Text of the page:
charges going to be moving once they've made it 12
centimeters away from each other? So the blue one here, Q1, is
gonna be speeding to the left. Q2's gonna be speeding to the right. How fast are they gonna be moving? And to figure this out, we're gonna use conservation of energy. For our energy system,
we'll include both charges, and we'll say that if
we've included everything in our system, then the total initial
energy of our system is gonna equal the total
final energy of our system. What kind of energy did
our system have initially? Well, the system started
from rest initially, so there was no kinetic
energy to start with. There would've only been
electric potential energy to start with. So just call that u initial. And then that's gonna have
to equal the final energy once they're 12 centimeters apart. So the farther apart,
they're gonna have less electrical potential energy
but they're still gonna have some potential energy. So we'll call that u final. And now they're gonna be moving. So since these charges are moving, they're gonna have kinetic energy. So plus the kinetic energy of our system. So we'll use our formula for
electrical potential energy and we'll get that the initial
electrical potential energy is gonna be nine times 10 to the ninth since that's the electric constant K multiplied by the charge of Q1. That's gonna be four microcoulombs. A micro is 10 to the negative sixth. So you gotta turn that
into regular coulombs. And then multiplied by Q2,
which is two microcoulombs. So that'd be two times
10 to the negative sixth divided by the distance. Well, this was the initial
electrical potential energy so this would be the initial
distance between them. That center to center distance
was three centimeters, but I can't plug in three. This is in centimeters. If I want my units to be in joules, so that I get speeds in meters per second, I've got to convert this to meters, and three centimeters in
meters is 0.03 meters. You divide by a hundred, because there's 100
centimeters in one meter. And I don't square this. The r in the bottom of
here is not squared, so you don't square that r. So that's gonna be equal to it's gonna be equal to another term that looks just like this. So I'm gonna copy and paste that. The only difference is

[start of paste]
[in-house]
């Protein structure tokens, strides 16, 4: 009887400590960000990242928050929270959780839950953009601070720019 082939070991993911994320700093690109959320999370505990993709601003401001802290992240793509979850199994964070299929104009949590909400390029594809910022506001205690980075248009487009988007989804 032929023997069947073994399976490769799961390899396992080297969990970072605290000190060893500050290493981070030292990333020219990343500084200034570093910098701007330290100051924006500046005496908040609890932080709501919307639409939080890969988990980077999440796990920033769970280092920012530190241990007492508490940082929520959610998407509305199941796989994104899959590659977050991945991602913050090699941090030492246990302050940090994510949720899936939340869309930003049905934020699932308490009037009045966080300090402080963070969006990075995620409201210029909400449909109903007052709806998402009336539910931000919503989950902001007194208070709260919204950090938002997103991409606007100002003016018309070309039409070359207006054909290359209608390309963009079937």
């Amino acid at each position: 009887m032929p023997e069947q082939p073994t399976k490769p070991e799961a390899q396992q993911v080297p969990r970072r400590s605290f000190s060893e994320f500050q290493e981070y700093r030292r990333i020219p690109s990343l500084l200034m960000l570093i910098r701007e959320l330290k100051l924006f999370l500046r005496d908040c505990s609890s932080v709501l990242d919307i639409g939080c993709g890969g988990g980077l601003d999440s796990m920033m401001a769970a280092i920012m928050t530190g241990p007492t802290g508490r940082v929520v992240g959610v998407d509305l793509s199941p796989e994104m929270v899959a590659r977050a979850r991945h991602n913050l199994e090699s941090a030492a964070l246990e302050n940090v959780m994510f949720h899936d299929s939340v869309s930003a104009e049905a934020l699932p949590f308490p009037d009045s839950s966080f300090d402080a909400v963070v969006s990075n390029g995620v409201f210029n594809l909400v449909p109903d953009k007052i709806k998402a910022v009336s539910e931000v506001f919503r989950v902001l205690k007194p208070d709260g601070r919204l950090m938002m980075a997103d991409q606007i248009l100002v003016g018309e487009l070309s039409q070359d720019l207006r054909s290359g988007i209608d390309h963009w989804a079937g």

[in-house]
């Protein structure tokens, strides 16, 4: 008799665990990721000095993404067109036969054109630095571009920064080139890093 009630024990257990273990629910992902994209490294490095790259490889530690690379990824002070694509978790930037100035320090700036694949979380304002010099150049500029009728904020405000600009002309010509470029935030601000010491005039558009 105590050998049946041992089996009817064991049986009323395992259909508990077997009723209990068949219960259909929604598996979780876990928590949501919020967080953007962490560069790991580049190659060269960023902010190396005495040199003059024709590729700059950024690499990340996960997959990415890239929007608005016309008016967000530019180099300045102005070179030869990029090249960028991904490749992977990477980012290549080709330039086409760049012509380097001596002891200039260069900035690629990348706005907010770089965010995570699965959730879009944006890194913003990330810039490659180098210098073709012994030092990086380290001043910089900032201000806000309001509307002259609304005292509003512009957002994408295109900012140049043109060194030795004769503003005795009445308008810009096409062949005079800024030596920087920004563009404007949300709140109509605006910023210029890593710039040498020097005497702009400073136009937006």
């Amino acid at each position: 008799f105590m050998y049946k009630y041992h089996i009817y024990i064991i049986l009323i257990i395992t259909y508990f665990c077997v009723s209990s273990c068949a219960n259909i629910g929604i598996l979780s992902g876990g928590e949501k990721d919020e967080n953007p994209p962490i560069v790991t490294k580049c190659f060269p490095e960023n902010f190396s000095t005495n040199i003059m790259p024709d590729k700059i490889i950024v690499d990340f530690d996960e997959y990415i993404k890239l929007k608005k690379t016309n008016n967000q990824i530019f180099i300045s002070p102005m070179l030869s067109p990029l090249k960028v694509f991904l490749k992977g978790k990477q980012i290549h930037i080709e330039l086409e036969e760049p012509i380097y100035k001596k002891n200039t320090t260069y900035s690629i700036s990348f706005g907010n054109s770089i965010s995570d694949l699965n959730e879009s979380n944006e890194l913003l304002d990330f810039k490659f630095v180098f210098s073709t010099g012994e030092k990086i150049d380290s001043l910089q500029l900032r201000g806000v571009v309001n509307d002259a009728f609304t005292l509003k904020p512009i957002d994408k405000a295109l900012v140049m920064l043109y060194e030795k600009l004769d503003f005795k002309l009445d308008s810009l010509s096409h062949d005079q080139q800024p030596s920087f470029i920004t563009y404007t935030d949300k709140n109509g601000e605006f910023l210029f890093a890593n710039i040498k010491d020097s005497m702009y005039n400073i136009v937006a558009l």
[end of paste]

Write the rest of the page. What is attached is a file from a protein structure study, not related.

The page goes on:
that now this is the final electrical potential energy. Well, the K value is the same. The value of each charge is the same. The only thing that's different is that after they've flown apart, they're no longer three centimeters apart, they're 12 centimeters apart. So we'll plug in 0.12 meters, since 12 centimeters is .12 meters. And then we have to
add the kinetic energy. So I'm just gonna call this k for now. The total kinetic energy of the system after they've reached 12 centimeters. Well, if you calculate these terms, if you multiply all this
out on the left-hand side, you get 2.4 joules of initial
electrical potential energy. And that's gonna equal, if you calculate all of this in this term, multiply the charges, divide by .12 and multiply by nine
times 10 to the ninth, you get 0.6 joules of
electrical potential energy after they're 12 centimeters apart plus the amount of kinetic
energy in the system, so we can replace this
kinetic energy of our system with the formula for kinetic energy, which is gonna be one half m-v squared. But here's the problem. Both of these charges are moving. So if we want to do this correctly, we're gonna have to take into account that both of these charges
are gonna have kinetic energy, not just one of them. If I only put one half times
one kilogram times v squared, I'd get the wrong answer because I would've neglected
the fact that the other charge also had kinetic energy. So we could do one of two things. Since these masses are the same, they're gonna have the same speed, and that means we can write this mass here as two kilograms times
the common speed squared or you could just write two
terms, one for each charge. This is a little safer. I'm just gonna do that. Conceptually, it's a little
easier to think about. Okay, so I solve this. 2.4 minus .6 is gonna be 1.8 joules, and that's gonna equal one
half times one kilogram times the speed of that
second particle squared plus one half times one
kilogram times the speed of the first particle squared. And here's where we have
to make that argument. Since these have the same mass, they're gonna be moving
with the same speed. One half v squared plus one half v squared which is really just v squared, because a half of v squared
plus a half of v squared is a whole of v squared. Now if you're clever, you
might be like, "Wait a minute. "This charge, even though
it had the same mass, "it had more charge than this charge did. "Isn't this charge gonna be moving faster "since it had more charge?" No, it's not. The force that these charges
are gonna exert on each other are always the same, even if
they have different charges. That's counter-intuitive, but it's true. Newton's third law tells
us that has to be true. So if they exert the
same force on each other over the same amount of distance, then they will do the same
amount of work on each other. And if they have the same mass, that means they're gonna
end with the same speed as each other. So they'll have the same speed,
a common speed we'll call v. So now to solve for v, I just take a square root of each side
and I get that the speed of each charge is gonna
be the square root of 1.8. Technically I'd have to divide that joules by kilograms first, because
even though this was a 1, to make the units come out right I'd have to have joule per kilogram. And if I take the square root,